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Disengaged democracy

The Blair era began on a wave of optimism but is ending in a crisis of disengagement. Most accounts of this problem, including the Power inquiry, are unsatisfactory. Consider instead the "1 per cent solution"

By Paul Skidmore   December 2006

When the low turnout at the 2001 general election first brought the issue of political disengagement into focus, it was often said that this was an aberration: a product either of voters’ basic contentment with New Labour, or more likely of the Conservatives’ unelectability. Neither condition is now present, yet only the most optimistic foresee a return to politics as it once was.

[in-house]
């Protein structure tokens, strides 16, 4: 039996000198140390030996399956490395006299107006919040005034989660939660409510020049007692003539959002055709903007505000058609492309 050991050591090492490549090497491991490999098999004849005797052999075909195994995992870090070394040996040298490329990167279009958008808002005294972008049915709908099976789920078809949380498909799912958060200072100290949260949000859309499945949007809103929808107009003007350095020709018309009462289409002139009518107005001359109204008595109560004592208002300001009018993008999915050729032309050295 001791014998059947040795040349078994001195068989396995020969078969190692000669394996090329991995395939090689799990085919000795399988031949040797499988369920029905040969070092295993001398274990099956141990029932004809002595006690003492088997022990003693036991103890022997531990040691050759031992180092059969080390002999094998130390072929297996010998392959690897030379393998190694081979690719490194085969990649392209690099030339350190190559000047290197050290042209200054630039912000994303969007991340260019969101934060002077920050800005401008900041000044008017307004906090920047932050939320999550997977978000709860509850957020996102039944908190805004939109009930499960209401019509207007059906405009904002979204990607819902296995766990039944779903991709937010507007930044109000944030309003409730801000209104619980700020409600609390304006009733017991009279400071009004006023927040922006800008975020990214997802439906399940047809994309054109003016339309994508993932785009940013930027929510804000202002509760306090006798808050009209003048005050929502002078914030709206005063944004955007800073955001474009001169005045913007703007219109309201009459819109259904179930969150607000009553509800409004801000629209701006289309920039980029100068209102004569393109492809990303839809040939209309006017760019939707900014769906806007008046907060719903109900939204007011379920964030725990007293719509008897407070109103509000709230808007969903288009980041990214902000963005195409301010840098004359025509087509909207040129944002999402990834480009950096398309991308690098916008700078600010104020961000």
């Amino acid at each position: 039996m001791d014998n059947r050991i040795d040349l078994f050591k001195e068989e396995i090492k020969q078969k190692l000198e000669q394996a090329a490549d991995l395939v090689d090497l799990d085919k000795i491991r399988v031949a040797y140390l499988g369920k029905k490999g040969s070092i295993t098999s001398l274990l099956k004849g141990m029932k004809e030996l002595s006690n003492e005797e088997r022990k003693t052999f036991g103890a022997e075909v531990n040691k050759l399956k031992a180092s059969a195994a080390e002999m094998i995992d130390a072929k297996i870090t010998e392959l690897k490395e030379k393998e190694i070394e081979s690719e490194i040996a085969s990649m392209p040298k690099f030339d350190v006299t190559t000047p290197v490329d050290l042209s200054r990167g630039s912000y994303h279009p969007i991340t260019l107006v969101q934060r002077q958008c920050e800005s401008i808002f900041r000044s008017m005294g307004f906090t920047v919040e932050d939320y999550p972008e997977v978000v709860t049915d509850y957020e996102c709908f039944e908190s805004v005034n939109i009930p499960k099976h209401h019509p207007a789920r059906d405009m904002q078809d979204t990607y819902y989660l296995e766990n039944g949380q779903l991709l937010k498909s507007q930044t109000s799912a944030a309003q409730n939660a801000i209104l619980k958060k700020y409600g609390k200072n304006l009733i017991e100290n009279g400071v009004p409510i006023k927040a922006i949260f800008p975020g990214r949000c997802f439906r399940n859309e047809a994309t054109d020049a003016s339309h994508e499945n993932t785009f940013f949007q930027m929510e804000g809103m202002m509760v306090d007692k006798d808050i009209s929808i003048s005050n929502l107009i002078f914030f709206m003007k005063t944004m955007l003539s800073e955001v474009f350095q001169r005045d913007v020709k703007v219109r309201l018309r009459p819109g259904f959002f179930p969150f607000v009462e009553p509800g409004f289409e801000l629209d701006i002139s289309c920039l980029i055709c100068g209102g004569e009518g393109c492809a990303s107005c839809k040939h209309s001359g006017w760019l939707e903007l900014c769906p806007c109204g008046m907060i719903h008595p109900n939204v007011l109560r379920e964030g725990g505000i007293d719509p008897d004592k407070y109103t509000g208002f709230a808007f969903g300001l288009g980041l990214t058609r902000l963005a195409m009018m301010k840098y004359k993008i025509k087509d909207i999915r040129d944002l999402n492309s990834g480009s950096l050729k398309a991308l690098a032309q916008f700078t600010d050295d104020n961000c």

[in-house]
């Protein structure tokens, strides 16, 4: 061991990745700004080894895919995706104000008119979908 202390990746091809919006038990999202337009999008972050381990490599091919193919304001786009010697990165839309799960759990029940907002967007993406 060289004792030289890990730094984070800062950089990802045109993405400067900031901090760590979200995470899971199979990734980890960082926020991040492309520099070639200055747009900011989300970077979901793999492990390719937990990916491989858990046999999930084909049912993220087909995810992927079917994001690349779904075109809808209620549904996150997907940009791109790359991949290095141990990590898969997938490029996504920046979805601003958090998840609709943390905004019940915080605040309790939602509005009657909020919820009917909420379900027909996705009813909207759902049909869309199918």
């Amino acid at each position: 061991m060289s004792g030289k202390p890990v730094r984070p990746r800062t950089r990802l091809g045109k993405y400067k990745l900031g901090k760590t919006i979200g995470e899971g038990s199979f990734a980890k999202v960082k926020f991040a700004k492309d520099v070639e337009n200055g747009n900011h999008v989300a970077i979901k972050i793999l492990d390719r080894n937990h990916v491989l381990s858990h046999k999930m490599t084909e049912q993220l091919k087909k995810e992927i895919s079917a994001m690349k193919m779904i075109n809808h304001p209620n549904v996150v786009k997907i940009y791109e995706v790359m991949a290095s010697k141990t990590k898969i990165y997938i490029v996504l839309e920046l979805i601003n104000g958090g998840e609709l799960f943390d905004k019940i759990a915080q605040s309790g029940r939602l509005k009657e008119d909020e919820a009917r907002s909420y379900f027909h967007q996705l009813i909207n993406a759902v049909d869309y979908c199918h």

The final report of the Power inquiry, published in March, carefully chronicled the depth of this disengagement. The report takes aim at a political system “significantly out of step with the values, expectations and interests of the…

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